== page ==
Regulation T of the Federal Reserve Board (FRB) requires that stock purchased in a cash account must be paid for in full before it is sold. A failure to comply with these rules is known as freeriding.

The most common situations that fall under this category are:

  1. A recent deposit bounced and the stock purchased with that deposit was sold to cover the negative balance.
  2. Proceeds from one stock sale were used to fund the purchase of other shares, but the new shares were sold before the sale of the old shares settled.

We allow you to reinvest funds from recent stock sales. However, if you choose to sell the new shares before the settlement date of the prior sell order, we are required to treat the transaction as freeriding under Federal Reserve Board rules for cash accounts.

Identifying Potential Payment Problems:

One way to avoid freeriding is by looking at the trades you're considering to make the way we do when we monitor trades for freeriding.

  1. Have at least three days passed since you purchased the stock? Your trade confirmation shows the settlement date.
  2. If you purchased a stock with the proceeds from a prior sale, verify that the settlement date of the shares you sold has passed prior to selling it.

If you haven't satisfied one of the two requirements listed above, you may simply deposit additional funds to cover the purchase of the shares that you intend to sell.

This action is allowable in a cash account
Business Day 1 Business Day 2 Business Day 3 Business Day 4
Sell ABC BUY XYZ with the sale proceeds No action taken Funds from the sale of ABC are received, SELL XYZ

This action is considered freeriding (not permitted) in a cash account
Business Day 1 Business Day 2 Business Day 3 Business Day 4
Sell ABC BUY XYZ with the sale proceeds SELL XYZ Funds from the sale of ABC are received

Tip: Bank-only holidays such as Columbus Day and Veterans Day aren't considered settlement days. To view a list of all market holidays, see our Holiday and Trading Calendar.

If you don't have additional funds to deposit, but choose to sell your security anyway, you'll have the unfortunate problem of being in violation of Federal Reserve Board regulations.

The Federal Reserve Board requires that we place a 90-day settled-funds-only freeze on every cash account that is in violation. Accounts with this restriction are unable to invest funds from stock sales until the sales settle.

This settled-funds-only freeze will not prevent you from investing newly deposited funds or selling any shares in your account.

What does the FRB have to do with securities accounts?
The Federal Reserve Board regulates the extension of credit to consumers. In the case of a cash securities account, the FRB sets forth the requirements for securities payments in section 220.08 of Regulation T: http://www.federalreserve.gov/regulations/default.htm.

Regulation T is based on the FRB's belief that a customer who sells securities before having the cash to pay for them is engaging in a credit transaction, essentially borrowing money to invest. This type of transaction is properly done in a margin account.

How do I determine how much cash I have available to invest?

Only funds in your cash balance that aren't tied into an open order or withdrawal request can be used for investing. Also, some of the funds may be subject to holding periods that will delay their availability.

To help you out, here is a list of possible fund designations that may appear in the 'Cash Available for Investing' section of the 'Balances' page.

  • Cash Balance – Total amount of funds showing in your ShareBuilder account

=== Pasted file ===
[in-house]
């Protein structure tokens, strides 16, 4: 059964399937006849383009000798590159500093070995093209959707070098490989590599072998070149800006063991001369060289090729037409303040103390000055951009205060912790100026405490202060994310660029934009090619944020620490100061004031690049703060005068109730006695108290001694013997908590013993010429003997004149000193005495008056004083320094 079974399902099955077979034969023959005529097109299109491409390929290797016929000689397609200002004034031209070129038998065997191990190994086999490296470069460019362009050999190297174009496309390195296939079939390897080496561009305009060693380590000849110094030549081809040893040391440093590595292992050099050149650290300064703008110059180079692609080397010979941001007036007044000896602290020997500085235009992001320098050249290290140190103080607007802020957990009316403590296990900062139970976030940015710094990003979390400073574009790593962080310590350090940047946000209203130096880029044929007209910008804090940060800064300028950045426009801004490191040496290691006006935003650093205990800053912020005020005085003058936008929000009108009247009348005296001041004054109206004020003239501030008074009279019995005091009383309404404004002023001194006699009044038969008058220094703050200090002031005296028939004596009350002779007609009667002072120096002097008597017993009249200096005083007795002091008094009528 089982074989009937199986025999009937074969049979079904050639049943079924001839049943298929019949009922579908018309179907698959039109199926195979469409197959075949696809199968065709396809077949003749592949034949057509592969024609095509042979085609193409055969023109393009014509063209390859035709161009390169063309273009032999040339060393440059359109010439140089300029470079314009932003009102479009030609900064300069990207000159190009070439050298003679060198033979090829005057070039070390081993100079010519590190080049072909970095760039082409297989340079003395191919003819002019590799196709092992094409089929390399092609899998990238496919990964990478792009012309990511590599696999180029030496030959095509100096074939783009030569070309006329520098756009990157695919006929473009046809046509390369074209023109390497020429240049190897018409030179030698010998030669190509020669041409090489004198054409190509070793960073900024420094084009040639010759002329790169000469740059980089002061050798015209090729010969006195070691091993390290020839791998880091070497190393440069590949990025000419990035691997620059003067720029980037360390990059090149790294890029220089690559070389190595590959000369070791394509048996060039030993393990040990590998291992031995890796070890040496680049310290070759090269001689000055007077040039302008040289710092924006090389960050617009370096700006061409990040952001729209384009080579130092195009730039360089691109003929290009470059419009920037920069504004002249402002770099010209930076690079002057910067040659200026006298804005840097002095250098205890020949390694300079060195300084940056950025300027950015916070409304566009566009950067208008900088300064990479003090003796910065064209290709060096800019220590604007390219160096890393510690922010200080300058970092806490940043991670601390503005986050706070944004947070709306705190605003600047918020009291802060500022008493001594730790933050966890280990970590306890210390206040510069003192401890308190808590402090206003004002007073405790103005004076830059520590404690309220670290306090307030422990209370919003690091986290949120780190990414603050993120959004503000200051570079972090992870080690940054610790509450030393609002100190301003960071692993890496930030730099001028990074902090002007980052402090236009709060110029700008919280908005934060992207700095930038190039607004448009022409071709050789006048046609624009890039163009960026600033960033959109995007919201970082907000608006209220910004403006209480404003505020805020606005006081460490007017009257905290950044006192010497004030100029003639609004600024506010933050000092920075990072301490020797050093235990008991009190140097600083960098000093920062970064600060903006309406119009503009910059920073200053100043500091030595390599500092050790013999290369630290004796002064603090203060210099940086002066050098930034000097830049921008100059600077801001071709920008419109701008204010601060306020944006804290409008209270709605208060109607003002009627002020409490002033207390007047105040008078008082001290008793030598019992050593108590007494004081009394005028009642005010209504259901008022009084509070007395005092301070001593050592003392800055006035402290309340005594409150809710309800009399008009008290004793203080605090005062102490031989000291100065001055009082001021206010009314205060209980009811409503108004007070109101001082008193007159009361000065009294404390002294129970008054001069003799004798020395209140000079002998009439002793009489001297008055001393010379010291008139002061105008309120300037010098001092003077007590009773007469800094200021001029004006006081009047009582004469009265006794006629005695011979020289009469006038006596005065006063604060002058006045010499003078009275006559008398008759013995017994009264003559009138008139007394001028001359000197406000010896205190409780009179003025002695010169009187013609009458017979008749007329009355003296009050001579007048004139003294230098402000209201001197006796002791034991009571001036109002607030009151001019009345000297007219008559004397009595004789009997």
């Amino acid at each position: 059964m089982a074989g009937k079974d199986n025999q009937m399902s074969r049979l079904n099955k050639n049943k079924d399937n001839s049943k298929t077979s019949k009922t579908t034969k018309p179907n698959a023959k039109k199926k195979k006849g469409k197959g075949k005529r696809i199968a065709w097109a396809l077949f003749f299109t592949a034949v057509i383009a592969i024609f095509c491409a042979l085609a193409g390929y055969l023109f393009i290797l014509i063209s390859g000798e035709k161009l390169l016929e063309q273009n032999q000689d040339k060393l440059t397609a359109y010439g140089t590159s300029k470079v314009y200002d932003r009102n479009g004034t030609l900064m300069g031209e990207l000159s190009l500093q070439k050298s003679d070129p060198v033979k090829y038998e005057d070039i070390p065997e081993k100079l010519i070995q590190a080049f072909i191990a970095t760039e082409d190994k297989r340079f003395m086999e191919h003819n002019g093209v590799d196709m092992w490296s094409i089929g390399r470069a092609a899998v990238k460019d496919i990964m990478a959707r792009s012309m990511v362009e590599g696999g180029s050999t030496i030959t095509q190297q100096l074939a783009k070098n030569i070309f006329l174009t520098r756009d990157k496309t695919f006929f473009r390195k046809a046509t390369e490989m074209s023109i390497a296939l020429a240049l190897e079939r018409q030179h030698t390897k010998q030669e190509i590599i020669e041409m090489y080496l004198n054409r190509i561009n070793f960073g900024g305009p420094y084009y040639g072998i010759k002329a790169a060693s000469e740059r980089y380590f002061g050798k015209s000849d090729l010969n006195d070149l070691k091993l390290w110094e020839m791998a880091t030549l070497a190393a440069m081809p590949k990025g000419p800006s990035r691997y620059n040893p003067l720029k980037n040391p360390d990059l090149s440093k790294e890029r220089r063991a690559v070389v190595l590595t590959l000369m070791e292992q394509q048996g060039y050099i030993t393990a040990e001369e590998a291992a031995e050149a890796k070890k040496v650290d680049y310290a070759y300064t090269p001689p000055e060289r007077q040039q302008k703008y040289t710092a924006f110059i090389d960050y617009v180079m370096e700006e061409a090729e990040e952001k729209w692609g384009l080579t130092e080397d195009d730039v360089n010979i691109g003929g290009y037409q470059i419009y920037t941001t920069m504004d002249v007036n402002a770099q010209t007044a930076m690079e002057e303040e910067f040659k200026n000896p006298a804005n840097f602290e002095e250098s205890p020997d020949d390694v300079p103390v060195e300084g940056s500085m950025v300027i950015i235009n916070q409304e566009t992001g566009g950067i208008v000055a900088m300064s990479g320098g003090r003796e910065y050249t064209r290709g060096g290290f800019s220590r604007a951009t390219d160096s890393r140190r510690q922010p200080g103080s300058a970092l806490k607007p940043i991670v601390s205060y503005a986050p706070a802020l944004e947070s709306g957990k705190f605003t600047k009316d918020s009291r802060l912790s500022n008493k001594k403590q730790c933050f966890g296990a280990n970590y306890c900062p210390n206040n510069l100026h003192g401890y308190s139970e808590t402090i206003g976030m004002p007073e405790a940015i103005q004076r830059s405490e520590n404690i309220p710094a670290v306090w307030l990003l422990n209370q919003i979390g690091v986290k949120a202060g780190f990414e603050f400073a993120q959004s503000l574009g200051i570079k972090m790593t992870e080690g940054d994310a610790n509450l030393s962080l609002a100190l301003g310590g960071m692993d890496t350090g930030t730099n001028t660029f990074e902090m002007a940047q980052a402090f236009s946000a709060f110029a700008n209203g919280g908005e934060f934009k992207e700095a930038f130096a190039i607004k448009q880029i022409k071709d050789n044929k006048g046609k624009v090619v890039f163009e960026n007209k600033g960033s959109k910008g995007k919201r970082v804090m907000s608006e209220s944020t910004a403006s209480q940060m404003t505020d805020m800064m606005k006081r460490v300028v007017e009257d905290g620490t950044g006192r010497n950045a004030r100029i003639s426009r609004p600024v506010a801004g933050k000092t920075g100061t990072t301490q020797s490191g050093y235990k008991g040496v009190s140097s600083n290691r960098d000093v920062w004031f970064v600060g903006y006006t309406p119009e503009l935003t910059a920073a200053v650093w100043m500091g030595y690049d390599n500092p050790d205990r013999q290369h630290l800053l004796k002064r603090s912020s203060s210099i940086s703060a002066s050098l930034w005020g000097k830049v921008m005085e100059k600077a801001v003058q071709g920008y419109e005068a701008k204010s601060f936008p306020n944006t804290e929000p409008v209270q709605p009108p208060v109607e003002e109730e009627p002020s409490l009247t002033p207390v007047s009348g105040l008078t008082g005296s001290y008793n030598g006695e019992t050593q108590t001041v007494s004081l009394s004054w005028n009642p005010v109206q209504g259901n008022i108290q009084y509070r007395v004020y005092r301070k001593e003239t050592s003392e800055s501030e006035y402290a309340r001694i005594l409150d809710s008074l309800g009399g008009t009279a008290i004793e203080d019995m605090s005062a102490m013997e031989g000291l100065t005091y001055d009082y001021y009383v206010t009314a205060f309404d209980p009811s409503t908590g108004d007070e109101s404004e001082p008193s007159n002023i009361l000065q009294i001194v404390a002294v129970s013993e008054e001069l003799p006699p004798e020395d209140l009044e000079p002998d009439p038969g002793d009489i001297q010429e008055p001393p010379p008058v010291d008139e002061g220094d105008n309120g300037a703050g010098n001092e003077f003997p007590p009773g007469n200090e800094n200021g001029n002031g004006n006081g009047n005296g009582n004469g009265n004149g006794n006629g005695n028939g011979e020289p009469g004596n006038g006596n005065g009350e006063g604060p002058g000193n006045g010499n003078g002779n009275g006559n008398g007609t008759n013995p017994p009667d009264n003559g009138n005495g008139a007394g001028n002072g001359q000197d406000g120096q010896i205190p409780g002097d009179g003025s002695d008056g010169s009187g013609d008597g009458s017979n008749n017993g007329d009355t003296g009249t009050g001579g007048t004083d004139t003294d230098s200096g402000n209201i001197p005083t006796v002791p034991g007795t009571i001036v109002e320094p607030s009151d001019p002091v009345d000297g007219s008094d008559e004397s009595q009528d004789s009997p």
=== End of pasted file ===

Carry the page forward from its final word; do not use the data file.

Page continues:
• Open Orders – Funds being used for a pending buy order
    • Withdrawal Requests – Funds being used for a pending withdrawal request
    • Unsettled Trades – Appears if your account is restricted to settled funds

Tip: Bank-only holidays such as Columbus Day and Veterans Day aren't considered settlement days. To view a list of all market holidays, see our Holiday and Trading Calendar.

Important: Buying securities on margin isn't appropriate for every investor. Before investing on margin, please give the Margin Account Agreement the once over to review important risk disclosure information, and see our margin interest rates.

How do I determine how much I can withdraw from my ShareBuilder account?

It depends on a few factors. But, you can withdraw funds that aren't tied up in a pending order, have already settled, and aren't subject to any holding periods.

Here is a list of possible fund designations that may appear in the 'Funds Availability' section of the 'Withdraw Money' page:

  • Cash Balance – Total amount of funds showing in your ShareBuilder account.
    • Open Orders – Funds being used for a pending buy order
    • Other Funds Requests – Funds being used for a pending withdrawal request
    • Margin Loan Availability – Margin accounts can withdraw this amount to use outside of their account; this does not include the Cash Balance
  • Maximum Funds Available to Request – Total amount of funds available for new buy orders—these funds may be subject to holding periods
    • Unsettled Trades – Funds from the sale of stock not available for withdrawal from your ShareBuilder account until settlement date, 3 market days after the trade date (1 market day for option and mutual fund trades)
    • Uncollected Funds – Funds from recent deposits that are subject to holding periods
  • Funds Available to Request Today – Maximum amount of funds available for immediate withdraw from your ShareBuilder account.

Only funds that are in your cash balance can be withdrawn from your ShareBuilder account. If you own securities in your account, and wish to withdraw the value of those securities, you will first need to sell the individual securities with an online trade.

Also, holding periods may affect funds availability for withdrawals from your ShareBuilder account. Please refer to the table below:

Holding Periods
Funding Method Holding Period
Electronic Funds Deposits 5 business days
Check or Money Order 10 business days
Payroll Deposit No Waiting Period
Wire Transfer No Waiting Period
Proceeds from the sale of stock 3 market days

Tip: Bank-only holidays such as Columbus Day and Veterans Day aren't considered settlement days. To view a list of all market holidays, see our Holiday and Trading Calendar.

Important: Buying securities on margin isn't appropriate for every investor. Before investing on margin, please give the Margin Account Agreement the once over to review important risk disclosure information, and see our margin interest rates.